[Bug 18385] Programmatic association of a page element to a 'description' text in a different uri


Devarshi Pant <devarshipant@gmail.com> changed:

           What    |Removed                     |Added
              Flags|needinfo?(devarshipant@gmai |
                   |l.com)                      |

--- Comment #28 from Devarshi Pant <devarshipant@gmail.com> ---
(In reply to Léonie Watson from comment #27)
> (In reply to Charles McCathieNevile from comment #26)
> > (In reply to Léonie Watson from comment #25)
> > > 4. Form control needs additional explanation.
> > > 
> > > If a form control requires additional explanation, sending someone to an
> > > external resource is not good UX. 

Hi Leonie,
Sorry if I wasn’t clear enough, but what I meant was to call in the content
from an external source while the user stays in the same location - not send
someone over. Maybe form fields are not a good example. 
Another example: A typical Wikipedia page on well-known topics is chock-full of
links targeting other wiki pages. Let us consider a URL -
https://en.wikipedia.org/wiki/Carl_Sagan. Also, please note that my intent is
to make it easier for screen reader users to get information without hunting
for information.
So, in the traditional sense using the above mentioned example, a user is
expected to click every link on the page to get the required info, say
astronomer, then cosmologist, etc. A possible downside is that whenever the
user backs up to get to the parent page, the keyboard focus is on the address
bar. Some power users may get around it, but I am not certain regarding others.
Now coming to what I was referring to using the new (modified) attribute:
** A user is on the specific wiki page (or any page with numerous links), and
as and when they interact with the link, a brief description of the first few
lines that reside in the target page gets enunciated. JAWS or any other screen
reader , when on the link, would speak- "astronomer link, contains described
text - press [modifier key] to read..."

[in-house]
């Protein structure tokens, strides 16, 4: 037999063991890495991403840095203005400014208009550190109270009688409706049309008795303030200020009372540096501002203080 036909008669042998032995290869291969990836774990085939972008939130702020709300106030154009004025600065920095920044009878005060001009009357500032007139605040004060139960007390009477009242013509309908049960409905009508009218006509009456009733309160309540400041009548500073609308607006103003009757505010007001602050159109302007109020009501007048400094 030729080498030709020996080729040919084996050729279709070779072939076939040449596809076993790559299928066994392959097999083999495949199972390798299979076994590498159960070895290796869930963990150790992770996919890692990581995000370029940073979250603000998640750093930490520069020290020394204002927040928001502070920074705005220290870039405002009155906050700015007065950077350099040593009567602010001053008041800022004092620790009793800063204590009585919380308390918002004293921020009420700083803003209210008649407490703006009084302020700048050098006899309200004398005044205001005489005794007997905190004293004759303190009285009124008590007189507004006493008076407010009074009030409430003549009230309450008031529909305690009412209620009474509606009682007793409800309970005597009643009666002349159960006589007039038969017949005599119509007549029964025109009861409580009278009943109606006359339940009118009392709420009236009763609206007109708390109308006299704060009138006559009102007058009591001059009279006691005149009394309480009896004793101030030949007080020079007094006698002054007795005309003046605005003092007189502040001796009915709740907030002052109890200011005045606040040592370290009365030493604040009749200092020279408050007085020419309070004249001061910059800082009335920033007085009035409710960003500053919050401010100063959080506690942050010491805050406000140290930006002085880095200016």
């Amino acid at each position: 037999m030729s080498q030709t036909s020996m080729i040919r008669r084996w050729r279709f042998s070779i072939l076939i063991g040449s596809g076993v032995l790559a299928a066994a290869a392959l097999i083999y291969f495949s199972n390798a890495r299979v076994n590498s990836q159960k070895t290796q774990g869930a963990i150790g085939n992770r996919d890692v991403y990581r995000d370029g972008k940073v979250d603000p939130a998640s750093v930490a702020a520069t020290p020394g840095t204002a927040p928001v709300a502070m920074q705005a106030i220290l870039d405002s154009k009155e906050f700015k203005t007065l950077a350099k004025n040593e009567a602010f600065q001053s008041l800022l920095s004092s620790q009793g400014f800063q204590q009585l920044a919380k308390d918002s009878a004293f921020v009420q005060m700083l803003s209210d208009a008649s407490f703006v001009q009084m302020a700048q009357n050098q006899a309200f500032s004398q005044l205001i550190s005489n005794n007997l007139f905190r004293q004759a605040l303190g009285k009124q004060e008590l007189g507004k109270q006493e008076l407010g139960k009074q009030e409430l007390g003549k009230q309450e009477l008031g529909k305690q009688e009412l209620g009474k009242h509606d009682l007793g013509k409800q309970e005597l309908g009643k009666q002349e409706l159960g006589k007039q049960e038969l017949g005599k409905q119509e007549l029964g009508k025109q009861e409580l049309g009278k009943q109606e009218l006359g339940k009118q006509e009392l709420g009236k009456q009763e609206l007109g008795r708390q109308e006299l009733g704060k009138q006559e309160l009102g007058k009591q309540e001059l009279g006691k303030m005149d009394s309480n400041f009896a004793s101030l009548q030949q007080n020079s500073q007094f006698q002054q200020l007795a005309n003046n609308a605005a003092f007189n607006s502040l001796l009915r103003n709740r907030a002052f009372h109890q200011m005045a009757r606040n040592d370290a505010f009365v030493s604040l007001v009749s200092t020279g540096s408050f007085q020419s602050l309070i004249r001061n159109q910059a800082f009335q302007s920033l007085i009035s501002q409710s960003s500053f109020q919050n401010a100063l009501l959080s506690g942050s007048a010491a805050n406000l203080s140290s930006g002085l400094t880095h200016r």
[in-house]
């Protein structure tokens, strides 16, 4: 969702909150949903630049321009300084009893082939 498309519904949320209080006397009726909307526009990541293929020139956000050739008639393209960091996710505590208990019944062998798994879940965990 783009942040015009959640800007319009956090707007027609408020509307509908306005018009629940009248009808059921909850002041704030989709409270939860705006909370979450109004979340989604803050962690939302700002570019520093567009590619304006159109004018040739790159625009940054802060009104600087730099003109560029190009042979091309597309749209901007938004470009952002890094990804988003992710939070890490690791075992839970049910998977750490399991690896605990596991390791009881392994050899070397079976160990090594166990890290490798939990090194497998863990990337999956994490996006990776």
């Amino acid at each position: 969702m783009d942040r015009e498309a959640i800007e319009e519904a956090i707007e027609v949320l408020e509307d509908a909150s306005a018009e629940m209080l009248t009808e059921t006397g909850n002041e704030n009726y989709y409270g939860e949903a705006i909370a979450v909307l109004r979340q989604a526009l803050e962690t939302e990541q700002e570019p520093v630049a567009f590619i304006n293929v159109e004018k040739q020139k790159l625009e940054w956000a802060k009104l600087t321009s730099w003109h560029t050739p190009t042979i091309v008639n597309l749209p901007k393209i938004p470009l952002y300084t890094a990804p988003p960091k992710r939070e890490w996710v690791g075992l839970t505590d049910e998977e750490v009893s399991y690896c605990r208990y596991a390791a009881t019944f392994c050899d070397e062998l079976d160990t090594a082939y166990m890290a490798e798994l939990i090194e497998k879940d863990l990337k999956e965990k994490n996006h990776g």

> > > Form state is often temporary (until the form is submitted), so sending someone to an external resource would either
> > > require that the form state be made persistent, that a new browser
> > > window/tab was opened, or that a dialogue/lightbox widget was used. Keeping
> > > such additional information in-line using aria-describedby is a better (and
> > > more universal) option.
> > 
> > aria-describeBy has a bunch of problems. First, it is theoretically only
> > expected to be available to people using assistive technologies, and in
> > practice only for those using screen readers, which is a pretty long way
> > from being universal. This is one of the major problems with ARIA in general.
> It is a problem for ARIA in general, yes. In this case , the common pattern
> is to use ARIA to duplicate a relationship that is already available to
> everyone else though.
> Conventional form design places additional hint information close to the
> field it relates to, establishing a visual relationship between the two. In
> this instance ARIA makes that association available to screen reader users
> in addition to everyone else, rather than to the exclusion of everyone else.
> > 
> > Second, aria-describedBy only allows a text string - no rich content
> > whatsoever - which further reduces its value.
> Only to the extent that a screen reader will reduce structured content to a
> string when the element it describes receives focus. But the descriptive
> content itself can be structured 
> The drawback is that @aria-describedby doesn't establish a navigable
> association between the element and its description. The proposed
> @aria-describedat attribute would provide that navigable relationship I
> believe.

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Received on Wednesday, 28 October 2015 16:40:48 UTC